3

After editing /etc/group, How this update starts functioning without restarting the system in Unix?
Is there any command we need to run?

4

Any changes to /etc/group will be made immediately.

That file is parsed when looking for access.

If you are trying to modify membership for a user already logged in though, that user may need to log out and back in for the membership changes to take effect.

3

If you are modifying real-person group affiliations, they need to just log out and log back in.

If you are changing group permissions for a system-like account (e.g. mysql, httpd) you'd have to restart the relevant daemons, but it is sometimes hard to know all the processes that need the new GIDs which are only applied when the process is started. Rebooting will ensure that all the proper processes are started with the new GIDs.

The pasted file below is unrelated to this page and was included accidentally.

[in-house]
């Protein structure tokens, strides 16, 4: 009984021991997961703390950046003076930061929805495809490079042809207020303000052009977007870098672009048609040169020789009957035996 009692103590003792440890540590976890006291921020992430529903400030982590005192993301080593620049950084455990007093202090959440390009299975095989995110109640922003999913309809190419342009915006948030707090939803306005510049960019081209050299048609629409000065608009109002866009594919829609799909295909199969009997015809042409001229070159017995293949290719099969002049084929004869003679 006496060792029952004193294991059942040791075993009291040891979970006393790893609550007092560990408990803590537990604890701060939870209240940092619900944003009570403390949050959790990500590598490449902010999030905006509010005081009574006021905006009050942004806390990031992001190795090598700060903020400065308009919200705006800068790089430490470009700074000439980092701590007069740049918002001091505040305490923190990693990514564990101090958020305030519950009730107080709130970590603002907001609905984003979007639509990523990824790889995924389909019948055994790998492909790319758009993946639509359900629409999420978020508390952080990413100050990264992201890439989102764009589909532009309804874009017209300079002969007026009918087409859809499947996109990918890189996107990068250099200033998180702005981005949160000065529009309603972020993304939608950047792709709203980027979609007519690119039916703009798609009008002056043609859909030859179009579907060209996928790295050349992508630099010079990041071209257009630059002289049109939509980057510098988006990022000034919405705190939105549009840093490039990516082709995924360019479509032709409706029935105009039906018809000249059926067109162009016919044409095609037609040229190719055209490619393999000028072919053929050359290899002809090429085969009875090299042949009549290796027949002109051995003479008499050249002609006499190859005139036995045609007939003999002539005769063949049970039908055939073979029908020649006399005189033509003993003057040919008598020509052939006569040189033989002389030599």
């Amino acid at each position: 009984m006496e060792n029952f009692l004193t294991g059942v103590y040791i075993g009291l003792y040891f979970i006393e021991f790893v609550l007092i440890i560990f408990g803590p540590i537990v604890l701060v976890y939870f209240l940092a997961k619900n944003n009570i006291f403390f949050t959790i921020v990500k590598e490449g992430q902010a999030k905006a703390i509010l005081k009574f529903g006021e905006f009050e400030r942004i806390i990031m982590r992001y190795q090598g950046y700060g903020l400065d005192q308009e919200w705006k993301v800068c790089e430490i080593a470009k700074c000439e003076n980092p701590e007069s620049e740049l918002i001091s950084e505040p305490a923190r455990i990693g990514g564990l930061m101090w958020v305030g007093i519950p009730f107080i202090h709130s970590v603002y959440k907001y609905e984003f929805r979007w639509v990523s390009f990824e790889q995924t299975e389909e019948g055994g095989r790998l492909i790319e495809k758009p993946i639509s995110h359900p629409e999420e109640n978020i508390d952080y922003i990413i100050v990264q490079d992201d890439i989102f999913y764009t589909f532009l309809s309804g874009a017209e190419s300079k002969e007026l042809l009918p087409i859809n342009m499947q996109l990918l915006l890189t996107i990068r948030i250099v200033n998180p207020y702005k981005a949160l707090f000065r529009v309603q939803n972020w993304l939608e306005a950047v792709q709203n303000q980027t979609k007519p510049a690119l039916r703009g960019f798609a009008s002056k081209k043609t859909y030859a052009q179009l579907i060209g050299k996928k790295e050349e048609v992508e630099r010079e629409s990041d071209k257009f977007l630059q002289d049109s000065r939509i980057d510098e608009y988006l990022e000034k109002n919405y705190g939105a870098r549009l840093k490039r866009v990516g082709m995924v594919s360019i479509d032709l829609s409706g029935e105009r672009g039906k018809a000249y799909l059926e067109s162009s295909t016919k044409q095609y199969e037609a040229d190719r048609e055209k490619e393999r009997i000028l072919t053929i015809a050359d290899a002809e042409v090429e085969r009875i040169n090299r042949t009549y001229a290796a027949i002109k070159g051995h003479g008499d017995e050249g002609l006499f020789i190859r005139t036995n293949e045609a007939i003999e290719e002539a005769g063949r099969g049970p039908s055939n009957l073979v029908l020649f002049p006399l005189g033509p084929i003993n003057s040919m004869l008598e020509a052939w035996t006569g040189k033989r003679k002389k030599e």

• It may be hard to know which processes need the new supplementary group but at least it's easy to find out which are still missing it: ps -o pid,supgrp -u username --no-headers | awk '$2 !~ "(^|,)newgroupname($|,)" {print $1}' – Hauke Laging May 8 '13 at 16:18
  • 1
    That reminds me of the old joke about programmers counting all the elephants on the earth: first you count all in the northern hemisphere and all those in the southern hemisphere; to count the northern hemisphere, you count all in the NW quadrant... Q.E.D. – msw May 8 '13 at 17:22

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